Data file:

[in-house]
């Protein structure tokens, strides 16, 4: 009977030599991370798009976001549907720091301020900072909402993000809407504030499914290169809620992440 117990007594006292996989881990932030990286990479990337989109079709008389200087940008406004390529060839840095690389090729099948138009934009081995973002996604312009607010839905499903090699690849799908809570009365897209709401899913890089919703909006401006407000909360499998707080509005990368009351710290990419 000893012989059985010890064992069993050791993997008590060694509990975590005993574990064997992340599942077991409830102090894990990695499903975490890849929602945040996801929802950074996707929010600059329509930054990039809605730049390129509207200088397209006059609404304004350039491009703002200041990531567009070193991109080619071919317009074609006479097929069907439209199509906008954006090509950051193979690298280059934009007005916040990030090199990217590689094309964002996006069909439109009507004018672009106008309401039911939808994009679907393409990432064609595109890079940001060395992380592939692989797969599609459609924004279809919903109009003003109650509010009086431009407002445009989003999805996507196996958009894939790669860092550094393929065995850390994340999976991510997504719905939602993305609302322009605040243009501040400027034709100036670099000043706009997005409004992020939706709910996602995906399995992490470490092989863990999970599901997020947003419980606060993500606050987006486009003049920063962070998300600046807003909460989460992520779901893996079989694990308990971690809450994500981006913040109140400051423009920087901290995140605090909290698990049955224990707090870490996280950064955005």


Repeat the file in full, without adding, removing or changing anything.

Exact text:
[in-house]
């Protein structure tokens, strides 16, 4: 009977030599991370798009976001549907720091301020900072909402993000809407504030499914290169809620992440 117990007594006292996989881990932030990286990479990337989109079709008389200087940008406004390529060839840095690389090729099948138009934009081995973002996604312009607010839905499903090699690849799908809570009365897209709401899913890089919703909006401006407000909360499998707080509005990368009351710290990419 000893012989059985010890064992069993050791993997008590060694509990975590005993574990064997992340599942077991409830102090894990990695499903975490890849929602945040996801929802950074996707929010600059329509930054990039809605730049390129509207200088397209006059609404304004350039491009703002200041990531567009070193991109080619071919317009074609006479097929069907439209199509906008954006090509950051193979690298280059934009007005916040990030090199990217590689094309964002996006069909439109009507004018672009106008309401039911939808994009679907393409990432064609595109890079940001060395992380592939692989797969599609459609924004279809919903109009003003109650509010009086431009407002445009989003999805996507196996958009894939790669860092550094393929065995850390994340999976991510997504719905939602993305609302322009605040243009501040400027034709100036670099000043706009997005409004992020939706709910996602995906399995992490470490092989863990999970599901997020947003419980606060993500606050987006486009003049920063962070998300600046807003909460989460992520779901893996079989694990308990971690809450994500981006913040109140400051423009920087901290995140605090909290698990049955224990707090870490996280950064955005």